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Title: OH and HO<sub>2</sub> radical chemistry in a midlatitude forest: measurements and model comparisons
Abstract. Reactions of the hydroxyl (OH) and peroxy (HO2 and RO2) radicals playa central role in the chemistry of the atmosphere. In addition to controlling the lifetimes ofmany trace gases important to issues of global climate change, OH radical reactionsinitiate the oxidation of volatile organic compounds (VOCs) which can lead to the production ofozone and secondary organic aerosols in the atmosphere. Previous measurements of these radicalsin forest environments characterized by high mixing ratios of isoprene and low mixing ratios ofnitrogen oxides (NOx) (typically less than 1–2 ppb) have shown seriousdiscrepancies with modeled concentrations. These results bring into question our understanding ofthe atmospheric chemistry of isoprene and other biogenic VOCs under low NOxconditions. During the summer of 2015, OH and HO2 radical concentrations, as well as totalOH reactivity, were measured using laser-induced fluorescence–fluorescence assay by gasexpansion (LIF-FAGE) techniques as part of the Indiana Radical Reactivity and Ozone productioN InterComparison (IRRONIC). This campaign took place in a forested area near Indiana University's Bloomington campus which is characterized by high mixing ratios of isoprene (average daily maximum ofapproximately 4 ppb at 28 ∘C) and low mixing ratios of NO (diurnal averageof approximately 170 ppt). Supporting measurements of photolysis rates, VOCs,NOx, and other species were used to constrain a zero-dimensional box more » model basedon the Regional Atmospheric Chemistry Mechanism (RACM2) and the Master Chemical Mechanism (MCM 3.2),including versions of the Leuven isoprene mechanism (LIM1) for HOx regeneration(RACM2-LIM1 and MCM 3.3.1). Using an OH chemical scavenger technique, the study revealed thepresence of an interference with the LIF-FAGE measurements of OH that increased with bothambient concentrations of ozone and temperature with an average daytime maximum equivalentOH concentration of approximately 5×106 cm−3. Subtraction of theinterference resulted in measured OH concentrations of approximately4×106 cm−3 (average daytime maximum) that were in better agreement with modelpredictions although the models underestimated the measurements in the evening. The addition ofversions of the LIM1 mechanism increased the base RACM2 and MCM 3.2 modeled OH concentrationsby approximately 20 % and 13 %, respectively, with the RACM2-LIM1 mechanism providing thebest agreement with the measured concentrations, predicting maximum daily OH concentrationsto within 30 % of the measured concentrations. Measurements of HO2 concentrationsduring the campaign (approximately a 1×109 cm−3 average daytime maximum)included a fraction of isoprene-based peroxy radicals(HO2*=HO2+αRO2) and were found to agree with modelpredictions to within 10 %–30 %. On average, the measured reactivity was consistent with thatcalculated from measured OH sinks to within 20 %, with modeled oxidation productsaccounting for the missing reactivity, however significant missing reactivity (approximately40 % of the total measured reactivity) was observed on some days. « less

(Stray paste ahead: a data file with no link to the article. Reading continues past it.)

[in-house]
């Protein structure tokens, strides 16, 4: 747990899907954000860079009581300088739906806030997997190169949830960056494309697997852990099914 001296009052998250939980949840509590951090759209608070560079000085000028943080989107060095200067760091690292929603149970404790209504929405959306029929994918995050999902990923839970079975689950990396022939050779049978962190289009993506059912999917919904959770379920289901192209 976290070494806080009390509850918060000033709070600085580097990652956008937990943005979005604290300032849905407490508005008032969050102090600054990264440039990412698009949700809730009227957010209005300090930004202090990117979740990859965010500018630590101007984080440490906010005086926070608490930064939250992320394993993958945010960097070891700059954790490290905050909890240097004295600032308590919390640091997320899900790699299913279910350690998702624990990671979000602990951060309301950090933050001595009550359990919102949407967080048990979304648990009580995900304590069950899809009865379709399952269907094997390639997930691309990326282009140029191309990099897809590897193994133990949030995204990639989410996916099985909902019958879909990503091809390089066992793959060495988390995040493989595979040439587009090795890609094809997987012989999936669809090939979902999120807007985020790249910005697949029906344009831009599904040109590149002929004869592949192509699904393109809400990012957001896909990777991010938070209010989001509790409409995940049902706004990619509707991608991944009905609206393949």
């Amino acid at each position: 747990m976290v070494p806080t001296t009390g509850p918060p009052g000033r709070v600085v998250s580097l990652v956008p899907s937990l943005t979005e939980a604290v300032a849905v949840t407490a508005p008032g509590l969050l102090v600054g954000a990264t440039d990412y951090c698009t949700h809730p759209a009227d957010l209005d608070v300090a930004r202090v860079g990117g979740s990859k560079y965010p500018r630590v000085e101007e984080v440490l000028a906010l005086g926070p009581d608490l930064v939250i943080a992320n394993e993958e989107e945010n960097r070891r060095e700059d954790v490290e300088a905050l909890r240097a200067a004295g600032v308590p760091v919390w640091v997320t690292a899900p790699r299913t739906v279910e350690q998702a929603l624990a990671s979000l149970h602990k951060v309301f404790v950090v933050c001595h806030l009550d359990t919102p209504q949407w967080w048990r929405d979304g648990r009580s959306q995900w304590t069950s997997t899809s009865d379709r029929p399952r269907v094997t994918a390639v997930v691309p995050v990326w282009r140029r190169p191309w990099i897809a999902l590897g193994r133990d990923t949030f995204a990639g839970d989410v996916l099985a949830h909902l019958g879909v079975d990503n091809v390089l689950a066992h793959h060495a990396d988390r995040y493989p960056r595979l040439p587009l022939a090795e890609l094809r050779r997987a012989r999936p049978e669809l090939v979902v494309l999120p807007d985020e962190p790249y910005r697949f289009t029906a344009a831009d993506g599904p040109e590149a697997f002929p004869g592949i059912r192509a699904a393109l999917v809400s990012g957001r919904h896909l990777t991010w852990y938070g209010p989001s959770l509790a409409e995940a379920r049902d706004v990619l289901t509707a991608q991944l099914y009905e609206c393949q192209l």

Authors:
; ; ; ; ; ; ; ; ; ;
Award ID(s):
1440834 1827450
Publication Date:
NSF-PAR ID:
10202921
Journal Name:
Atmospheric Chemistry and Physics
Volume:
20
Issue:
15
Page Range or eLocation-ID:
9209 to 9230
ISSN:
1680-7324
Sponsoring Org:
National Science Foundation
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